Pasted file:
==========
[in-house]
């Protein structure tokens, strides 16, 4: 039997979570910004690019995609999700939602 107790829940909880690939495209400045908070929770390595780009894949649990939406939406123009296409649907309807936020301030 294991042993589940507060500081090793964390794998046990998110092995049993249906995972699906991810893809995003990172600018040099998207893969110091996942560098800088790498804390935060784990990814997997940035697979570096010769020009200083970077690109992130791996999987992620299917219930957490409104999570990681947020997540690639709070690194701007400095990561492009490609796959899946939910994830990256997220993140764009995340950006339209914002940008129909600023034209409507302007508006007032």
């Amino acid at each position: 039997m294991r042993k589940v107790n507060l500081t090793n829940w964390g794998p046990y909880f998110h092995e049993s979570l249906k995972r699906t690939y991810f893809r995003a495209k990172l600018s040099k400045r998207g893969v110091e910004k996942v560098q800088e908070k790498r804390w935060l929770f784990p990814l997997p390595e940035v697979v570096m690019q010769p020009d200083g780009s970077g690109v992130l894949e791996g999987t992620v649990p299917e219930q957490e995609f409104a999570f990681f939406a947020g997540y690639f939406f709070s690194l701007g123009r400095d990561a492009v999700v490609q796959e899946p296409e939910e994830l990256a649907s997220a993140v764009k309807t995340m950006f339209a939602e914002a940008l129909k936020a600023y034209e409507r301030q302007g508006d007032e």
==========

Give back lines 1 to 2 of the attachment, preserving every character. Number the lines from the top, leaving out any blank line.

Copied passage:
[in-house]
């Protein structure tokens, strides 16, 4: 039997979570910004690019995609999700939602 107790829940909880690939495209400045908070929770390595780009894949649990939406939406123009296409649907309807936020301030 294991042993589940507060500081090793964390794998046990998110092995049993249906995972699906991810893809995003990172600018040099998207893969110091996942560098800088790498804390935060784990990814997997940035697979570096010769020009200083970077690109992130791996999987992620299917219930957490409104999570990681947020997540690639709070690194701007400095990561492009490609796959899946939910994830990256997220993140764009995340950006339209914002940008129909600023034209409507302007508006007032």